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OUR PRIORITIES   |  AGING IN BOSTON

AGING IN BOSTON

John is committed to doing all he can to make Boston the best city in America for older adults. He knows that our seniors built Boston, and we wouldn’t have strong communities without them. 

 

Growing up in a tight-knit community in the Dudley Street Neighborhood, John knows how important our seniors are to building our communities and supporting the next generation. John’s grandmother was one of the most important people in his life, and helped to raise him and his siblings, and support his parents as they worked to build a future for their family. Not only must we create a system for affordable childcare for working parents, but it will also help alleviate the burden on grandparents and older adults so they can enjoy their later years.  

 

Older adults represent the fastest-growing sector of Boston’s population, and we have a sacred obligation to ensure they enjoy a stable, accessible, and comfortable retirement in our high-cost city. John will work with our seniors on all of the issues they are concerned about, from housing to transportation to health care and more.

John’s Record: 
 

  • As the City’s Chief of Economic Development, John’s team worked with the Age Strong Commission to design and host workshops and a job fair for older adults. This initiative provided over 250 older adults in the City with motivation, career guidance, and specific training, and a job fair that featured 17 prominent employers.

  • The Office of Economic Development and the Age Strong Commission worked with MassChallenge’s HealthTech program to connect digital health solutions with City-wide challenges. This led to partnering with GoGoGrandparent, a 24/7 call service between older adults and rideshare providers. 

  • Under the leadership of the Walsh administration, Boston joined the World Health Organization’s Global Network of Age-friendly Cities and became the first large city to join the Alzheimer’s Workplace Alliance. Under Mayor Walsh’s leadership, all front-facing City staff and emergency personnel were trained to recognize signs and behaviors of Alzheimer’s Disease. John’s team furthered this work with Age-Friendly Small Businesses, an initiative which certifies Boston businesses that pledge to make their spaces more inclusive for seniors, as well as people struggling with dementia.

  • The Office of Economic Development participated in the cross-departmental team that worked with AARP of Massachusetts, the University of Massachusetts, Boston, and the Tufts Health Plan Foundation to create a roadmap for the City’s future in supporting older adults. This report reflects the voices of 4,000 older adults from every corner of Boston, and is inclusive of different languages, viewpoints, ages, and cultures.

  • John was part of the team that supported the Walsh administration’s efforts to create nearly 300 new units of low-income senior housing. In addition, he created a new $1.75 million line item in the City’s budget to produce more homes and offset federal funding cuts. Finally, through home renovation and foreclosure prevention - including expanded eligibility for the Senior Property Tax Work-Off Program - the Walsh administration helped more than 500 seniors remain in their homes.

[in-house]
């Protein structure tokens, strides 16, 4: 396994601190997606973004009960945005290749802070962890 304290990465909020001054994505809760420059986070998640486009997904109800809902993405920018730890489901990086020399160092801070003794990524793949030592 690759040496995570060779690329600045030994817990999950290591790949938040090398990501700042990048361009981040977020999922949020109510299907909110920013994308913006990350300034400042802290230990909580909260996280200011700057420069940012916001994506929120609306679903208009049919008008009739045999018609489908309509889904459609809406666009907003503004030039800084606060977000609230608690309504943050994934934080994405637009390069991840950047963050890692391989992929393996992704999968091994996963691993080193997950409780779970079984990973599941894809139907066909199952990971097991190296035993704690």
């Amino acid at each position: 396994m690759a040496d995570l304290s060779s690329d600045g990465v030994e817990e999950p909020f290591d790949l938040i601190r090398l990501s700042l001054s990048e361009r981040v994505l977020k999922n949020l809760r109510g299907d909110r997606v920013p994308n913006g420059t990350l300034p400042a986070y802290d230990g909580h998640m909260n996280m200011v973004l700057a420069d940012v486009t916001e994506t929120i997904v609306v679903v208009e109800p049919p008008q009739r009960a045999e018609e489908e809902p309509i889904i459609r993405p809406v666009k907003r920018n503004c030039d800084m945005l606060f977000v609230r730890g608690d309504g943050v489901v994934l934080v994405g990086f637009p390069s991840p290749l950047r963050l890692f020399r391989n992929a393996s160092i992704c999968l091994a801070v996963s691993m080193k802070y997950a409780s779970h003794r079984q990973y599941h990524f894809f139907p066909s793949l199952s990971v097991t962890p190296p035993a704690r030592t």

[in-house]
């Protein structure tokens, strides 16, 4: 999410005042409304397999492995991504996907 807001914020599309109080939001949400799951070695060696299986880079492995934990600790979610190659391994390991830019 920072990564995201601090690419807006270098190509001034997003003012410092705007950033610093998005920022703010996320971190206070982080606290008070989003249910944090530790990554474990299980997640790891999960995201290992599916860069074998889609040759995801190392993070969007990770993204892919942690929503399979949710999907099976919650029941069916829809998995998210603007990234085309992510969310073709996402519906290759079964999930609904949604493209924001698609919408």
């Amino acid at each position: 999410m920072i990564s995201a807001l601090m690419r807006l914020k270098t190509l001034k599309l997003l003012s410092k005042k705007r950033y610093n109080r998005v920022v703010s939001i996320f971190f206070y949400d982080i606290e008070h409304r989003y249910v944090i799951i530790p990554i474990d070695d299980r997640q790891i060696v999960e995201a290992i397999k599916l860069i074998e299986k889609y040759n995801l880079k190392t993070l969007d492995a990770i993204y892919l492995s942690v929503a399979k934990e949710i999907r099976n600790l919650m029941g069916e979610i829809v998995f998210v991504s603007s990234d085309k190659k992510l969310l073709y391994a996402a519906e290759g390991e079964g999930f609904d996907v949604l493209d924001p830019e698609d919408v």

As Mayor, John will:

  • Strengthen the Social Safety Net for Boston Seniors. More than one in five Boston seniors live in poverty, and 28 percent receive public assistance of some kind. John will work to make sure that no Boston senior is retiring into poverty, and will build systems that connect them with all of the benefits to which they are entitled. John will convene a cross-departmental task force to explore all of the ways we can help our seniors age strong in Boston. 

  • Provide Property Tax Relief: Older adults bought their homes long ago when home values within the city were lower. As the value of homes increase, so do taxes owners must pay - regardless if they live on a fixed-income or not. Unfortunately, due to Boston’s high-costs, more than 40 percent of our seniors are housing-cost burdened. John will immediately explore more property tax relief for seniors who need it, including working with the State to increase the senior exemption on property taxes. 

  • Provide Economic Security: John will continue to partner with local employers to create and expand training programs in order to help older adults access fulfilling, good-paying jobs for those who want to continue working.

  • John knows that for seniors who want to stay in their homes, caregiver support is essential. He will work toward solutions that will advance this, like paid leave for family members who are providing these services, and affordable and accessible home health care for those who don’t have family available.

  • John will commit to building more affordable housing for seniors, and continue work to achieve the 5,000 unit goal of Housing Boston 2030. 

  • Nearly 38 percent of seniors in Boston don’t speak English. John will invest more funding for language access. 

  • John commits to supporting the Age Strong Commission’s move from a more deficit-oriented constituent services agency to a department focused on helping seniors capitalize on the things they can offer, as they live meaningful, fulfilling lives. 

  • John will commit to following the 75 action steps and guiding principles of the Age-Friendly Boston Action Plan, which will make Boston the best city in the United States in which to age.